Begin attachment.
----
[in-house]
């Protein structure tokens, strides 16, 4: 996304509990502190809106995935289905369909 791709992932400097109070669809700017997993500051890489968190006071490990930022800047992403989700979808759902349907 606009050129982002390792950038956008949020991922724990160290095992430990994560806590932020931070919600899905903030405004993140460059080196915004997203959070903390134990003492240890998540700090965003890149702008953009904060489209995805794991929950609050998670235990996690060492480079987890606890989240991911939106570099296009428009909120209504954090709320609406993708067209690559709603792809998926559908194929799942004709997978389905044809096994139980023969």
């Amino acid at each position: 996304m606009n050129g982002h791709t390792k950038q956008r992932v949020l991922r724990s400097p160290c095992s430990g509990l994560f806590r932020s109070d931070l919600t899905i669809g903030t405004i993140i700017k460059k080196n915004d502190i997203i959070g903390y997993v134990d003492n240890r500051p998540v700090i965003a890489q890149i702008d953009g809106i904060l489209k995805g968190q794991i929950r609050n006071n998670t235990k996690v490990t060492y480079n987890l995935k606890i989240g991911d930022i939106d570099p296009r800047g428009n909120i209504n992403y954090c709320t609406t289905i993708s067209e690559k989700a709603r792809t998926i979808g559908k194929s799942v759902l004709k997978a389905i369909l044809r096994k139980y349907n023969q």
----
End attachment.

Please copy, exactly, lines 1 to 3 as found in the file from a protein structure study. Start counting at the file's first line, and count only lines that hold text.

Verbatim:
[in-house]
């Protein structure tokens, strides 16, 4: 996304509990502190809106995935289905369909 791709992932400097109070669809700017997993500051890489968190006071490990930022800047992403989700979808759902349907 606009050129982002390792950038956008949020991922724990160290095992430990994560806590932020931070919600899905903030405004993140460059080196915004997203959070903390134990003492240890998540700090965003890149702008953009904060489209995805794991929950609050998670235990996690060492480079987890606890989240991911939106570099296009428009909120209504954090709320609406993708067209690559709603792809998926559908194929799942004709997978389905044809096994139980023969």
């Amino acid at each position: 996304m606009n050129g982002h791709t390792k950038q956008r992932v949020l991922r724990s400097p160290c095992s430990g509990l994560f806590r932020s109070d931070l919600t899905i669809g903030t405004i993140i700017k460059k080196n915004d502190i997203i959070g903390y997993v134990d003492n240890r500051p998540v700090i965003a890489q890149i702008d953009g809106i904060l489209k995805g968190q794991i929950r609050n006071n998670t235990k996690v490990t060492y480079n987890l995935k606890i989240g991911d930022i939106d570099p296009r800047g428009n909120i209504n992403y954090c709320t609406t289905i993708s067209e690559k989700a709603r792809t998926i979808g559908k194929s799942v759902l004709k997978a389905i369909l044809r096994k139980y349907n023969q």